BRIGHT FUTURE: Ball Ventures’ CEO, chief development officer discuss past wins and future goals

December 26, 2018
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Cortney Liddiard, CEO of Ball Ventures

IDAHO FALLS — Ball Ventures, an Idaho Falls-based real estate investment and development company, was founded in 2002 by local businessman Allen Ball.

Over 17 years, the company has built and operated properties in the Idaho Falls area, such as Snake River Landing and Sandcreek Commons, and other properties across the country, from Utah to Tennessee.

Its real estate portfolio is diverse, investing in shopping centers, health care businesses and student housing, among other properties.

“We’re primarily a commercial real estate firm that focuses on grocery-anchored and major retail-anchored shopping centers and hospitality,” Ball Ventures CEO Cortney Liddiard said. “That’s our primary focus. We also have a number of private equity holdings, including auto dealerships, health care, midstream oil.”

Ball hired Liddiard, a former accounting firm partner who was looking for a new challenge, early on. And Liddiard built a team that, he said, makes his job a lot easier.

“The No. 1, best thing I ever did was go get people that are a lot smarter than me,” Liddiard said.

One of those hires was Eric Isom, chief development officer at Ball Ventures. Isom, who joined the company in 2006, oversees ventures, development, leasing, construction, marketing, property management and acquisitions. He also manages Ball Ventures’ crown jewel, Snake River Landing, a 450-acre retail and residential property on the Snake River in Idaho Falls.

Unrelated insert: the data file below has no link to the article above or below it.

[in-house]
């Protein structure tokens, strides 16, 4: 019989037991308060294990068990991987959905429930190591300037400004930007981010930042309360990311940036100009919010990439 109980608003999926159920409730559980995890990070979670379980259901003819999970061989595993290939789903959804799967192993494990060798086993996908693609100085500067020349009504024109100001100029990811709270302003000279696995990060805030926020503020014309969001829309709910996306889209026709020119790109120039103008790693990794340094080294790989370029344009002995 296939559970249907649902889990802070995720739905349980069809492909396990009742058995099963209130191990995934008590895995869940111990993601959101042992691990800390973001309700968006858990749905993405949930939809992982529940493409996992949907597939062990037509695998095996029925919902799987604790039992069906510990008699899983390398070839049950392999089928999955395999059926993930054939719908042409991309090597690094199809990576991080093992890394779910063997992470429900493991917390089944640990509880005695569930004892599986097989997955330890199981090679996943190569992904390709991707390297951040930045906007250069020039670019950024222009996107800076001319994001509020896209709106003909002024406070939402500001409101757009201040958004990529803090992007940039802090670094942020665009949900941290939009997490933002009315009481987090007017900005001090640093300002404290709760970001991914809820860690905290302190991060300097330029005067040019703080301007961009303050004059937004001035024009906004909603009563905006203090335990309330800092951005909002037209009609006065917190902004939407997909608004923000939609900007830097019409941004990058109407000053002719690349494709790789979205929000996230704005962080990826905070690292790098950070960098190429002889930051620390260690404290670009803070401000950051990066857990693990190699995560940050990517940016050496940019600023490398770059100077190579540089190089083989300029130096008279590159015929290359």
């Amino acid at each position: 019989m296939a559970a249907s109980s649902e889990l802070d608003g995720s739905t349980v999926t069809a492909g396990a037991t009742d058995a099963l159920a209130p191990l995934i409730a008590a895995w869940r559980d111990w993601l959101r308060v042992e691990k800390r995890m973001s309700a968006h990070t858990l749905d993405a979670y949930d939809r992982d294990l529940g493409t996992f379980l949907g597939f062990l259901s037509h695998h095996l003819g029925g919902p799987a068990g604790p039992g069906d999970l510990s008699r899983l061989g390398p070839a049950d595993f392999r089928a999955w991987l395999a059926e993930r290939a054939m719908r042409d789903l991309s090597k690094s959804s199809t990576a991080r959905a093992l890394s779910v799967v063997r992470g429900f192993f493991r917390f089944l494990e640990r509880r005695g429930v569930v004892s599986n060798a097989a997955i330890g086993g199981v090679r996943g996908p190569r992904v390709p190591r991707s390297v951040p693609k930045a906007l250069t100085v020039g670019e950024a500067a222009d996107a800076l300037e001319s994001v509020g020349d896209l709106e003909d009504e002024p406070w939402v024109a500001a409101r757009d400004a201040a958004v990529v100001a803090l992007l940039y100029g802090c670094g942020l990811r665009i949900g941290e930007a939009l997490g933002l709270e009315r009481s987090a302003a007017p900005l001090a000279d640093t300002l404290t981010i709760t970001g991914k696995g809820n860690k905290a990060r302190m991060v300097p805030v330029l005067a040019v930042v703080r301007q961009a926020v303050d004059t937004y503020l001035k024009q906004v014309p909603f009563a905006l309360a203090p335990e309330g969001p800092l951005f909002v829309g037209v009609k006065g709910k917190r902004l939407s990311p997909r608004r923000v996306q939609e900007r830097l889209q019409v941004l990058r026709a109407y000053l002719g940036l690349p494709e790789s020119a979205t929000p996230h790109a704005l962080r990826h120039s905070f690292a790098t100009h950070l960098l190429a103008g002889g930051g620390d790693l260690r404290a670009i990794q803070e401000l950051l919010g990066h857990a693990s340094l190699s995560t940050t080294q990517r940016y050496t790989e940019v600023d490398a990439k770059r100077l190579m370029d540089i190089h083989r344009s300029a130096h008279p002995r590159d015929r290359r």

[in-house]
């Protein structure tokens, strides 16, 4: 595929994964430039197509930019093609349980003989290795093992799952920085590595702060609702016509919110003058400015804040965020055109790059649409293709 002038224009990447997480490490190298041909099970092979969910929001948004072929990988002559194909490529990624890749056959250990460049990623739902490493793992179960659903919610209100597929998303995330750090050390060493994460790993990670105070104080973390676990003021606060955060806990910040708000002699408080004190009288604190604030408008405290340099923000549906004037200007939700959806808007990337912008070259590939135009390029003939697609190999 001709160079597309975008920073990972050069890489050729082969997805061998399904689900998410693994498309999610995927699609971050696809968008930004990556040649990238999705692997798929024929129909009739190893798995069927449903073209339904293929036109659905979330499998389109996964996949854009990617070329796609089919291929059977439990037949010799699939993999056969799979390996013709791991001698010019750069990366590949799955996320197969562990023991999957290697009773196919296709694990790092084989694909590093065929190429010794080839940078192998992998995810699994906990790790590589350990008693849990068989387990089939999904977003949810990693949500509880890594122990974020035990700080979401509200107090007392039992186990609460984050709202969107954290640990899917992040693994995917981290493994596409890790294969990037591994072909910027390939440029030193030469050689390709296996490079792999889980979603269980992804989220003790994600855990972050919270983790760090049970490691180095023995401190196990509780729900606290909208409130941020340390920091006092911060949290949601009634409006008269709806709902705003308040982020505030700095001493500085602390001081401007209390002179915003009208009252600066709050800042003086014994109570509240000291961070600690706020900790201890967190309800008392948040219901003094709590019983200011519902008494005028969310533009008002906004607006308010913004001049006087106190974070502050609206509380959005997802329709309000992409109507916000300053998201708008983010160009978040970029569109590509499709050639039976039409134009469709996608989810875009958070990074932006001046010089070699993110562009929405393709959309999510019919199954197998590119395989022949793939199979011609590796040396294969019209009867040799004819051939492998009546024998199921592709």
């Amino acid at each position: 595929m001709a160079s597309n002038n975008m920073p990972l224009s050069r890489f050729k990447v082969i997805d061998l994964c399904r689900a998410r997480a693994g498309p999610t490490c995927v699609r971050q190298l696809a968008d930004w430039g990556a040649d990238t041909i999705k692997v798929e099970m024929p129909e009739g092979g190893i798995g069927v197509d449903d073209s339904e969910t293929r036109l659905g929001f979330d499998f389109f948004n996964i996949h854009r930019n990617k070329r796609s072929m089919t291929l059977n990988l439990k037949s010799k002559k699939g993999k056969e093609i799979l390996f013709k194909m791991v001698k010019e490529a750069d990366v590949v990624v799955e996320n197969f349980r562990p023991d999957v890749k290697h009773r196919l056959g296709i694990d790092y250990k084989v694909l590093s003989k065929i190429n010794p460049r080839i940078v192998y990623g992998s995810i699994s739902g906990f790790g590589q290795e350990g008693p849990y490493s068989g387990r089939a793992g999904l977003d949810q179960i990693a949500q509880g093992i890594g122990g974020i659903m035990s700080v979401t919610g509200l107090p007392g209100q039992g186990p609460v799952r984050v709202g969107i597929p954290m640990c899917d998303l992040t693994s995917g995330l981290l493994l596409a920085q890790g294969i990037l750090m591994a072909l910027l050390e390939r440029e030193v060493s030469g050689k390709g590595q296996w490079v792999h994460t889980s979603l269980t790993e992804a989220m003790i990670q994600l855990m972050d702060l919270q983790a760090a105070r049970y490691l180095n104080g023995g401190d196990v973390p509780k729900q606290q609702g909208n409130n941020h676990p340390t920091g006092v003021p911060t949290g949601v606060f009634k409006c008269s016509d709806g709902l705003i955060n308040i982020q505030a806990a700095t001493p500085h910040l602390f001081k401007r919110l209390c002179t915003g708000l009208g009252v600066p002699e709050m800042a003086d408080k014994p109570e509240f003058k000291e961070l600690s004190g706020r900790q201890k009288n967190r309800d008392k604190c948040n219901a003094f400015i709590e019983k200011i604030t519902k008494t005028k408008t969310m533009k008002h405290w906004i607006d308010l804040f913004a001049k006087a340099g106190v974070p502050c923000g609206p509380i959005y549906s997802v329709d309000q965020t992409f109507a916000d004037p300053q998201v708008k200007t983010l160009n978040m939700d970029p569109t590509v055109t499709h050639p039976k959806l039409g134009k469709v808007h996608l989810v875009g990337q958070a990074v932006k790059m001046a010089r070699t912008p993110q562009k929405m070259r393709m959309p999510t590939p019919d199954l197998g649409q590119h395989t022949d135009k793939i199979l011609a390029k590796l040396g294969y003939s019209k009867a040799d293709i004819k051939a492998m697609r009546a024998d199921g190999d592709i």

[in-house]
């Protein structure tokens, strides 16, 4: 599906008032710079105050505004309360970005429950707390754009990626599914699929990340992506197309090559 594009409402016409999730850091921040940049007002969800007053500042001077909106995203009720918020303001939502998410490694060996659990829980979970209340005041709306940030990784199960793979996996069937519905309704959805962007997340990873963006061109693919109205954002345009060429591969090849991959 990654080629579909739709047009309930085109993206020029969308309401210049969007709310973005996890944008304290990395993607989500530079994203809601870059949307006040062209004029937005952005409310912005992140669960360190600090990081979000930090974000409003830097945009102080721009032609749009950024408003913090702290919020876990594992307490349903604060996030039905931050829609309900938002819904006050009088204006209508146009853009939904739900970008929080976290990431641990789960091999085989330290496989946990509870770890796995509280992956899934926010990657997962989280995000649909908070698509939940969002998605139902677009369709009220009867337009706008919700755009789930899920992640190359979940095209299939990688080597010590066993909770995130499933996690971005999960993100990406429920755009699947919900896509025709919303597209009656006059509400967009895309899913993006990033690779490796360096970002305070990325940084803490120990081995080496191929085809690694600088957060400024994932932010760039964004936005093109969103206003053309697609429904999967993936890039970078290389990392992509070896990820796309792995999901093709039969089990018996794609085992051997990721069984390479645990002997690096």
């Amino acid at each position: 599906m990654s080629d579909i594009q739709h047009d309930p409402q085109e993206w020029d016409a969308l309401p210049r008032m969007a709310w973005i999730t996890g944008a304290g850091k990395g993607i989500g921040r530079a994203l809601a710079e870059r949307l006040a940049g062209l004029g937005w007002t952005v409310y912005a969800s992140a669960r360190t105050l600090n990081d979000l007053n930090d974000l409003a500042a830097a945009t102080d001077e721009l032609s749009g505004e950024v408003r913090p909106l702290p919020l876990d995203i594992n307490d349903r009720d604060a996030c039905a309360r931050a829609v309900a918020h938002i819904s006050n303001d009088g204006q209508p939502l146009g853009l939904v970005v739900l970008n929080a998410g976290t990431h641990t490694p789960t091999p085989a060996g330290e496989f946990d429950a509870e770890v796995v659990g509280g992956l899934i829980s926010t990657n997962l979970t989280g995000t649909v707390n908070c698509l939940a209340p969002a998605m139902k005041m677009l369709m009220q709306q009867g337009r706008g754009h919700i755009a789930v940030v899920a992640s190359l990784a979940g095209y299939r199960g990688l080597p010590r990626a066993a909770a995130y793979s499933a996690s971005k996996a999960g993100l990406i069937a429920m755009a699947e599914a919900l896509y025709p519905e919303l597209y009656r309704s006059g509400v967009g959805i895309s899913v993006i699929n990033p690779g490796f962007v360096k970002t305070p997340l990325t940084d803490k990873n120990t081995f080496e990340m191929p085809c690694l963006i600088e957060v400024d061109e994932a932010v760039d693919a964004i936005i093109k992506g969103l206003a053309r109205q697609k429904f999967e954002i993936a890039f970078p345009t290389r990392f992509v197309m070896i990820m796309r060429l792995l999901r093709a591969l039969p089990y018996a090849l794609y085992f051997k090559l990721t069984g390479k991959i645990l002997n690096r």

Isom and Liddiard recently sat down with the East Idaho Business Journal to discuss Ball Ventures’ past and future goals at Snake River Landing and how it pursues real estate ventures.

East Idaho Business Journal: What was Ball Ventures’ first big project?

Cortney Liddiard: I would say that Snake River Landing has been a really big part of what I personally did, at first, and then I think (it) has continued. Mr. Ball had already purchased the ground when I started here. It was an old gravel pit. So a question we get frequently is, “Gosh, why did he buy that?”

Well, at the end of the day, Allen’s roots are here. His family is here. So a lot of the motivation was, it was an eyesore. You’ve got a mile of riverfront here. I think his vision of what was possible and giving back to the city that’s been really, really good to him, his family and business was important in figuring out that model.

Liddiard said that Ball Ventures officials are passionate about economic development and one of the investment tools the company pursued for Snake River Landing, to spur economic development, was tax increment financing.

EIBJ: You’ll have to explain tax increment financing, for me and the readers.

Liddiard: Well, exactly how much time do you have?

It basically allows you to use the tax base to help finance some public infrastructure, not private infrastructure but public infrastructure — sewer, water, parks, streets. And it allows, over time, to pay for some of that infrastructure.

At the end of the day, its purpose is to be just enough to spur the development and just enough to get the investors/possibly developer just enough to take the risk to get started.

But I think it’s really evidence of what you see here today and the buildings that have been built.

That was really instrumental in getting Snake River Landing going, right out of the gate and (it) put the infrastructure in, (which was) needed to get the tenants and to attract the interest.

Eric Isom: One of the biggest benefits to the city is the infrastructure. The city gets roads. I mean all these streets were built and then, basically, deeded to the city. So the city gets roads, infrastructure, access that it wouldn’t have otherwise had. I mean this would still just be a big vacant piece of ground otherwise.

EIBJ: What’s your real estate sales pitch? How do you attract businesses to Idaho Falls?

Isom: I think the growth is a story. You know, there’s certainly a lot of growth and a lot of things happening in the future here that are going to push that continued growth and create opportunities.